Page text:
Sunday, August 26, 2012

The Best Book Reviews Money Can Buy

The Best Book Reviews Money Can Buy

TULSA , Okla. From The New York Times

TODD RUTHERFORD was 7 years old when he first understood the nature of supply and demand. He was with a bunch of other boys, one of whom showed off a copy of Playboy to giggles and intense interest. Todd bought the magazine for $5, tore out the racy pictures and resold them to his chums for a buck apiece. He made $20 before his father shut him down a few hours later.

A few years ago, Mr. Rutherford, then in his mid-30s, had another flash of illumination about how scarcity opens the door to opportunity.

He was part of the marketing department of a company that provided services to self-published writers — services that included persuading traditional media and blogs to review the books. It was uphill work. He could churn out press releases all day long, trying to be noticed, but there is only so much space for the umpteenth vampire novel or yet another self-improvement manifesto or one more homespun recollection of times gone by. There were not enough reviewers to go around.

Suddenly it hit him. Instead of trying to cajole others to review a client’s work, why not cut out the middleman and write the review himself? Then it would say exactly what the client wanted — that it was a terrific book. A shattering novel. A classic memoir. Will change your life. Lyrical and gripping, Stunning and compelling. Or words to that effect.

In the fall of 2010, Mr. Rutherford started a Web site, GettingBookReviews.com. At first, he advertised that he would review a book for $99. But some clients wanted a chorus proclaiming their excellence. So, for $499, Mr. Rutherford would do 20 online reviews. A few people needed a whole orchestra. For $999, he would do 50. for the rest go here:http://www.nytimes.com/2012/08/26/business/book-reviewers-for-hire-meet-a-demand-for-online-raves.html



8 comments:

Richard S. Wheeler said...

We've come to the end of an era. In traditional publishing, books were selected on their merit or on their market potential, and published by profit-making companies that usually had at least some interest in literary excellence. Reviews were still written as evaluations, critical analyses, and published in reputable journals and periodicals. Now that's all gone.

Mathew Paust said...

Makes me so sad I've turned at least 50 shades of gray...oh, that was an awful thing to say!

Writers Services said...

reviewing the books/articles requires more experience and vast knowledge. It is a wonderful field, where we will be deeply immersed in novel for reviewing.

Peter L. Winkler said...

What are we, kids here? The process by which books were selected for reviews in august journals such as the NY Times was hardly an impartial, incorruptable one. Favoritism, logrolling, and indirect bribery -- the amount of ad space a publisher bought in the book review determined how many of their books were reviewed, lavish book launch parties anf junkets, wining and dining editors or reviewers -- were/are all employed.

Look at the tongue bath the Times gave Stephen King's 11/22/63. Rave reviews, interview, etc. Ya think that happens by accident? Or how about when a certain book suddenly gets prominent, positive reviews in nearly all the major review venues. Don't try to convince me that the stars just happened to align the right way and all the book review editors all thought the book was great, not to mention how they also all decided to choose the same book simultaneously.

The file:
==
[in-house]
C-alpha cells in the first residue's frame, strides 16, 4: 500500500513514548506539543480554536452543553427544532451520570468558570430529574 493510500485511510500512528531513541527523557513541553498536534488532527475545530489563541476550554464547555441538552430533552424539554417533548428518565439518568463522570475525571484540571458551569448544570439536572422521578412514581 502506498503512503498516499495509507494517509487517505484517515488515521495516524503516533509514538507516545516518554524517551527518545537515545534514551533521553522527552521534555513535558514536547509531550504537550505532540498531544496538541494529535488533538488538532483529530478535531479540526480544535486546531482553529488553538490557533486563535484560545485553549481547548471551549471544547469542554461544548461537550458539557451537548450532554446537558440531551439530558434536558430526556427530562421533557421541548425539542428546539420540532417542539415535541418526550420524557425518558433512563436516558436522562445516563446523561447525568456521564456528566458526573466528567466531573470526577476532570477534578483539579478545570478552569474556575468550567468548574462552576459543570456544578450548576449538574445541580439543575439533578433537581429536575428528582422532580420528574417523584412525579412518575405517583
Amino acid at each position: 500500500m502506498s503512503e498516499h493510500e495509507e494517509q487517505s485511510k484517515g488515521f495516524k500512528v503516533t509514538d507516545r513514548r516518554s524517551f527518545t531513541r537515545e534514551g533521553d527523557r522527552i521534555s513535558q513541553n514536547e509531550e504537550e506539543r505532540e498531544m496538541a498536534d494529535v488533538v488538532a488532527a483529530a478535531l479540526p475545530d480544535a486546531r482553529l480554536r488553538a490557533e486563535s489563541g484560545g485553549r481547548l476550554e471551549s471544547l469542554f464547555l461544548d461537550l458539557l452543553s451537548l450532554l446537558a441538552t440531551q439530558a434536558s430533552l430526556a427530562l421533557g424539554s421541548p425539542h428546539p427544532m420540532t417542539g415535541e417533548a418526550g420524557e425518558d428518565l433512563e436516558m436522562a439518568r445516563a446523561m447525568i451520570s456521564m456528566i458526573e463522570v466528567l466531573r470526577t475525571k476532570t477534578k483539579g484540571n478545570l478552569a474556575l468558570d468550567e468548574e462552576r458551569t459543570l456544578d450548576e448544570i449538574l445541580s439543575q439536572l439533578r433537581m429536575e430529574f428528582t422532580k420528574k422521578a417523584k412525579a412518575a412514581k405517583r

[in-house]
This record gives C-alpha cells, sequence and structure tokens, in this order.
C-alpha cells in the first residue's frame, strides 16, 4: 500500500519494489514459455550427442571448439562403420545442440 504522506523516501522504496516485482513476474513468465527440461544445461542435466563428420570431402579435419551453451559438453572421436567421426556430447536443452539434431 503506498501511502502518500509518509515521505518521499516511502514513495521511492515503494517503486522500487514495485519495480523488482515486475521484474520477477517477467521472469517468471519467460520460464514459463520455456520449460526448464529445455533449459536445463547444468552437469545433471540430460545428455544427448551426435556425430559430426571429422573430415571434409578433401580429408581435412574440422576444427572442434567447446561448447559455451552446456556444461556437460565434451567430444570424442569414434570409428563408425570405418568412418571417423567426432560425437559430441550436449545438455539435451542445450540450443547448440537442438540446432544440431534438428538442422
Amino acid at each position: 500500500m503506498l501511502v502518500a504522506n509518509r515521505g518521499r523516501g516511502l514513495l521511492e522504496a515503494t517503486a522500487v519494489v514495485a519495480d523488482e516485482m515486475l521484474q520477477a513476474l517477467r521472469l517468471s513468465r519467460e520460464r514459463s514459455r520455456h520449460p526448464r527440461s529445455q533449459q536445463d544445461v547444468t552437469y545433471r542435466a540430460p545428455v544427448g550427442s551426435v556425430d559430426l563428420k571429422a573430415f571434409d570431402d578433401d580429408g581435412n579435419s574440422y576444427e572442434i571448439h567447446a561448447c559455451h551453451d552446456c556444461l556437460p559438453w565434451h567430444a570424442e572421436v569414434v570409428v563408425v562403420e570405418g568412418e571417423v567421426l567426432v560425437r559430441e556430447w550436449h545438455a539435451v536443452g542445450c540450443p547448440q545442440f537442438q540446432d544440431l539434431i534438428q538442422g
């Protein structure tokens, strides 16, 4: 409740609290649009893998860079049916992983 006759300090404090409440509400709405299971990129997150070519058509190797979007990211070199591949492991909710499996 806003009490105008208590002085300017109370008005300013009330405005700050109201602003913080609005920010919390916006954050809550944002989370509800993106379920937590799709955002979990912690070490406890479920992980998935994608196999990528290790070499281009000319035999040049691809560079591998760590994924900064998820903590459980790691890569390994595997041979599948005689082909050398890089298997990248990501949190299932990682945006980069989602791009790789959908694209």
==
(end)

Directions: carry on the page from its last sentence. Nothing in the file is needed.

The playing field's never been remotely level. It's next to impossible to get your book reviewed in a major periodical if your publisher isn't making a major push, and impossble if you're self-published.

In such a situation, I can't really blame anybody for using a pay-for-review scheme.

Richard S. Wheeler said...

I flatly reject the unbridled cynicism that says that publishing has always been all about money and sales and little else. I worked for publishers that often published books for their perceived merit, knowing they would lose money; publishers that produced valuable but unprofitable nonfiction, or brought along new, promising novelists whose early works would lose money. And publishers who took great chances because they believed in the value of the work. Even now, there are fine editors, critics and reviewers who judge the works on their merit, and have the background to make those assessments. Whoever argues otherwise has little understanding of the history of American book publishing and even less appreciation of what is now dying off.

Mathew Paust said...

Well, Peter, since you put it that way... You're right, of course, altho probly more accurate to call it pay-for-big-blurb-by-commercial-blurbist. At least now there are social media opportunities to get something started that could go viral.

Peter L. Winkler said...

Mr. Wheeler:

I wasn't addressing the question of how publishers chose which books to publish. I was only addressing the subject of what determines which books get reviewed.

Mathew Paust said...

I would suggest also that there's an element of the old pol's quip to a reporter: "Son, I don't care what you say about me so long as you spell my name right." There's a discussion on Talking Writing about William Geraldi's recent pan in the NYT of Alix Ohlin's novel Inside as to whether the review is gratuitously mean-spirited. Maybe it is, but I'll bet it's also sold a few books for Ohlin. Look what all the nasty gossip did for Shades of Lay...Dismay?